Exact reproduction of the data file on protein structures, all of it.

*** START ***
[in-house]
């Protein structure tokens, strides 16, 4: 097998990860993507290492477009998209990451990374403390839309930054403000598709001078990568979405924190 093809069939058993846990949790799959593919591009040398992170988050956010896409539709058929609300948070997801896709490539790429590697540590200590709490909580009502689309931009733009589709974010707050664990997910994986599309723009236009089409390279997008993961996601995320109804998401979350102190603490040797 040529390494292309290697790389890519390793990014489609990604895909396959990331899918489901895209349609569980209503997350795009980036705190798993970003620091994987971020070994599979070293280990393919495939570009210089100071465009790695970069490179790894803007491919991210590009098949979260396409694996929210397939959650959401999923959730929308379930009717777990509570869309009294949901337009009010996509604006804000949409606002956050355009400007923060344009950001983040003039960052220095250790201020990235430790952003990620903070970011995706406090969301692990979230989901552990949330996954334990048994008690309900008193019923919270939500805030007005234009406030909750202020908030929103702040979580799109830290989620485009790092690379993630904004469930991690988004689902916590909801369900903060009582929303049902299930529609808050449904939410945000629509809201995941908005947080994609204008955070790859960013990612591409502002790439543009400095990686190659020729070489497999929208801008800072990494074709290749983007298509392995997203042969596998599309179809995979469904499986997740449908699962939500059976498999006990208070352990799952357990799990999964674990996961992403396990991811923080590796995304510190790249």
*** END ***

[in-house]
């Protein structure tokens, strides 16, 4: 097998990860993507290492477009998209990451990374403390839309930054403000598709001078990568979405924190 093809069939058993846990949790799959593919591009040398992170988050956010896409539709058929609300948070997801896709490539790429590697540590200590709490909580009502689309931009733009589709974010707050664990997910994986599309723009236009089409390279997008993961996601995320109804998401979350102190603490040797 040529390494292309290697790389890519390793990014489609990604895909396959990331899918489901895209349609569980209503997350795009980036705190798993970003620091994987971020070994599979070293280990393919495939570009210089100071465009790695970069490179790894803007491919991210590009098949979260396409694996929210397939959650959401999923959730929308379930009717777990509570869309009294949901337009009010996509604006804000949409606002956050355009400007923060344009950001983040003039960052220095250790201020990235430790952003990620903070970011995706406090969301692990979230989901552990949330996954334990048994008690309900008193019923919270939500805030007005234009406030909750202020908030929103702040979580799109830290989620485009790092690379993630904004469930991690988004689902916590909801369900903060009582929303049902299930529609808050449904939410945000629509809201995941908005947080994609204008955070790859960013990612591409502002790439543009400095990686190659020729070489497999929208801008800072990494074709290749983007298509392995997203042969596998599309179809995979469904499986997740449908699962939500059976498999006990208070352990799952357990799990999964674990996961992403396990991811923080590796995304510190790249």